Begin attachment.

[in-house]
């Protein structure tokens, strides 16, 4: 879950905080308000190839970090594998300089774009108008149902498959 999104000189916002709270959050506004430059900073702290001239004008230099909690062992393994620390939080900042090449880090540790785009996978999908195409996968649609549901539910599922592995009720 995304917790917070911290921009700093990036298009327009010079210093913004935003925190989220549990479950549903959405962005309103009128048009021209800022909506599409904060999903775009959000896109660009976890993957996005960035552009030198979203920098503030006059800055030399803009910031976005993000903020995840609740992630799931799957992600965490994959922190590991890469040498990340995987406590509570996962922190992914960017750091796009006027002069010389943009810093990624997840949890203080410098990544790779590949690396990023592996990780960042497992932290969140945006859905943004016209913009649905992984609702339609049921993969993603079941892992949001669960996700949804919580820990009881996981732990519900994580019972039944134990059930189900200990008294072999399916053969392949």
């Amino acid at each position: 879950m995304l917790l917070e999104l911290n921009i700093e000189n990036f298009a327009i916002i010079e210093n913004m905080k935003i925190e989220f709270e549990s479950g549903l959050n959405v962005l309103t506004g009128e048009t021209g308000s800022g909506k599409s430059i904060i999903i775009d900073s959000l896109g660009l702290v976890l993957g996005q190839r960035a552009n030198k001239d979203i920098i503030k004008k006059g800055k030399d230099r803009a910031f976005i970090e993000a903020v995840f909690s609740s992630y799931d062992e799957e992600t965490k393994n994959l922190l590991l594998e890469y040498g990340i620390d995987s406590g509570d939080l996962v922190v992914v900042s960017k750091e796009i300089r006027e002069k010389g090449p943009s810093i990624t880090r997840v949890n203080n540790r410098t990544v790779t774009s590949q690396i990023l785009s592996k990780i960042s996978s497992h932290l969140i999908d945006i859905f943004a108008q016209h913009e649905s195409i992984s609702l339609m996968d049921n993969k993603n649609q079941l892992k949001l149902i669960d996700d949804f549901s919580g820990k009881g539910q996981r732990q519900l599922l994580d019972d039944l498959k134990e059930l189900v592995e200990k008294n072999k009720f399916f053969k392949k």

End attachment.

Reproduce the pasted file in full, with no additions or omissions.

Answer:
[in-house]
């Protein structure tokens, strides 16, 4: 879950905080308000190839970090594998300089774009108008149902498959 999104000189916002709270959050506004430059900073702290001239004008230099909690062992393994620390939080900042090449880090540790785009996978999908195409996968649609549901539910599922592995009720 995304917790917070911290921009700093990036298009327009010079210093913004935003925190989220549990479950549903959405962005309103009128048009021209800022909506599409904060999903775009959000896109660009976890993957996005960035552009030198979203920098503030006059800055030399803009910031976005993000903020995840609740992630799931799957992600965490994959922190590991890469040498990340995987406590509570996962922190992914960017750091796009006027002069010389943009810093990624997840949890203080410098990544790779590949690396990023592996990780960042497992932290969140945006859905943004016209913009649905992984609702339609049921993969993603079941892992949001669960996700949804919580820990009881996981732990519900994580019972039944134990059930189900200990008294072999399916053969392949």
């Amino acid at each position: 879950m995304l917790l917070e999104l911290n921009i700093e000189n990036f298009a327009i916002i010079e210093n913004m905080k935003i925190e989220f709270e549990s479950g549903l959050n959405v962005l309103t506004g009128e048009t021209g308000s800022g909506k599409s430059i904060i999903i775009d900073s959000l896109g660009l702290v976890l993957g996005q190839r960035a552009n030198k001239d979203i920098i503030k004008k006059g800055k030399d230099r803009a910031f976005i970090e993000a903020v995840f909690s609740s992630y799931d062992e799957e992600t965490k393994n994959l922190l590991l594998e890469y040498g990340i620390d995987s406590g509570d939080l996962v922190v992914v900042s960017k750091e796009i300089r006027e002069k010389g090449p943009s810093i990624t880090r997840v949890n203080n540790r410098t990544v790779t774009s590949q690396i990023l785009s592996k990780i960042s996978s497992h932290l969140i999908d945006i859905f943004a108008q016209h913009e649905s195409i992984s609702l339609m996968d049921n993969k993603n649609q079941l892992k949001l149902i669960d996700d949804f549901s919580g820990k009881g539910q996981r732990q519900l599922l994580d019972d039944l498959k134990e059930l189900v592995e200990k008294n072999k009720f399916f053969k392949k």